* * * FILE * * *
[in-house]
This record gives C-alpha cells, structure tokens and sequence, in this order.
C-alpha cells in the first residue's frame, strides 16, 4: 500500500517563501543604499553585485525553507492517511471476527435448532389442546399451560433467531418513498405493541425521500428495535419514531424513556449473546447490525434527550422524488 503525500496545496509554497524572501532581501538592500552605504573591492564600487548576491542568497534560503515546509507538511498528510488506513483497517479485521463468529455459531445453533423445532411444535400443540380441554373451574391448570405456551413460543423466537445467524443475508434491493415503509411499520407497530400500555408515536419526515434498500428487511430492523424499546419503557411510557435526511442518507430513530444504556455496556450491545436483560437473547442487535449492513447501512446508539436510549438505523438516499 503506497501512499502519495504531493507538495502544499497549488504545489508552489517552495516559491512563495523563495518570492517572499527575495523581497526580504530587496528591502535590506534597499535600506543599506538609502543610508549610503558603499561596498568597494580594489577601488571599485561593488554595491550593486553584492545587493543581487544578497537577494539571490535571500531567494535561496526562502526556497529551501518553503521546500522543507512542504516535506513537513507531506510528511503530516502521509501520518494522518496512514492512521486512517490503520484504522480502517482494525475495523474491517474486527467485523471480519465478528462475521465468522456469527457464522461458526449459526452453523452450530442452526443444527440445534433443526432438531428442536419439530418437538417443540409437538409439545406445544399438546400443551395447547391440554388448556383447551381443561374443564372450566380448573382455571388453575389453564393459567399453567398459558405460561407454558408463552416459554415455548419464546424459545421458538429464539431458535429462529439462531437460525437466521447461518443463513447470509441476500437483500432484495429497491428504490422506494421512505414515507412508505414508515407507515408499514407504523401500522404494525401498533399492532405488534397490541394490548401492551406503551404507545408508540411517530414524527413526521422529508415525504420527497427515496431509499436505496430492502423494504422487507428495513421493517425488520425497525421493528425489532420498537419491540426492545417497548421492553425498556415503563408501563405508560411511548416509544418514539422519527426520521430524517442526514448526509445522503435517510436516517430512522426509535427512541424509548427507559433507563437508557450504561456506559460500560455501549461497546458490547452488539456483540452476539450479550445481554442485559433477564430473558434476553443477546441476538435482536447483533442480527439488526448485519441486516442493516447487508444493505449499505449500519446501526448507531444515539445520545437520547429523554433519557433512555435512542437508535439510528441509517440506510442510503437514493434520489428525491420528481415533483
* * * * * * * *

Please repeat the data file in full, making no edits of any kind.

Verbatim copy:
[in-house]
This record gives C-alpha cells, structure tokens and sequence, in this order.
C-alpha cells in the first residue's frame, strides 16, 4: 500500500517563501543604499553585485525553507492517511471476527435448532389442546399451560433467531418513498405493541425521500428495535419514531424513556449473546447490525434527550422524488 503525500496545496509554497524572501532581501538592500552605504573591492564600487548576491542568497534560503515546509507538511498528510488506513483497517479485521463468529455459531445453533423445532411444535400443540380441554373451574391448570405456551413460543423466537445467524443475508434491493415503509411499520407497530400500555408515536419526515434498500428487511430492523424499546419503557411510557435526511442518507430513530444504556455496556450491545436483560437473547442487535449492513447501512446508539436510549438505523438516499 503506497501512499502519495504531493507538495502544499497549488504545489508552489517552495516559491512563495523563495518570492517572499527575495523581497526580504530587496528591502535590506534597499535600506543599506538609502543610508549610503558603499561596498568597494580594489577601488571599485561593488554595491550593486553584492545587493543581487544578497537577494539571490535571500531567494535561496526562502526556497529551501518553503521546500522543507512542504516535506513537513507531506510528511503530516502521509501520518494522518496512514492512521486512517490503520484504522480502517482494525475495523474491517474486527467485523471480519465478528462475521465468522456469527457464522461458526449459526452453523452450530442452526443444527440445534433443526432438531428442536419439530418437538417443540409437538409439545406445544399438546400443551395447547391440554388448556383447551381443561374443564372450566380448573382455571388453575389453564393459567399453567398459558405460561407454558408463552416459554415455548419464546424459545421458538429464539431458535429462529439462531437460525437466521447461518443463513447470509441476500437483500432484495429497491428504490422506494421512505414515507412508505414508515407507515408499514407504523401500522404494525401498533399492532405488534397490541394490548401492551406503551404507545408508540411517530414524527413526521422529508415525504420527497427515496431509499436505496430492502423494504422487507428495513421493517425488520425497525421493528425489532420498537419491540426492545417497548421492553425498556415503563408501563405508560411511548416509544418514539422519527426520521430524517442526514448526509445522503435517510436516517430512522426509535427512541424509548427507559433507563437508557450504561456506559460500560455501549461497546458490547452488539456483540452476539450479550445481554442485559433477564430473558434476553443477546441476538435482536447483533442480527439488526448485519441486516442493516447487508444493505449499505449500519446501526448507531444515539445520545437520547429523554433519557433512555435512542437508535439510528441509517440506510442510503437514493434520489428525491420528481415533483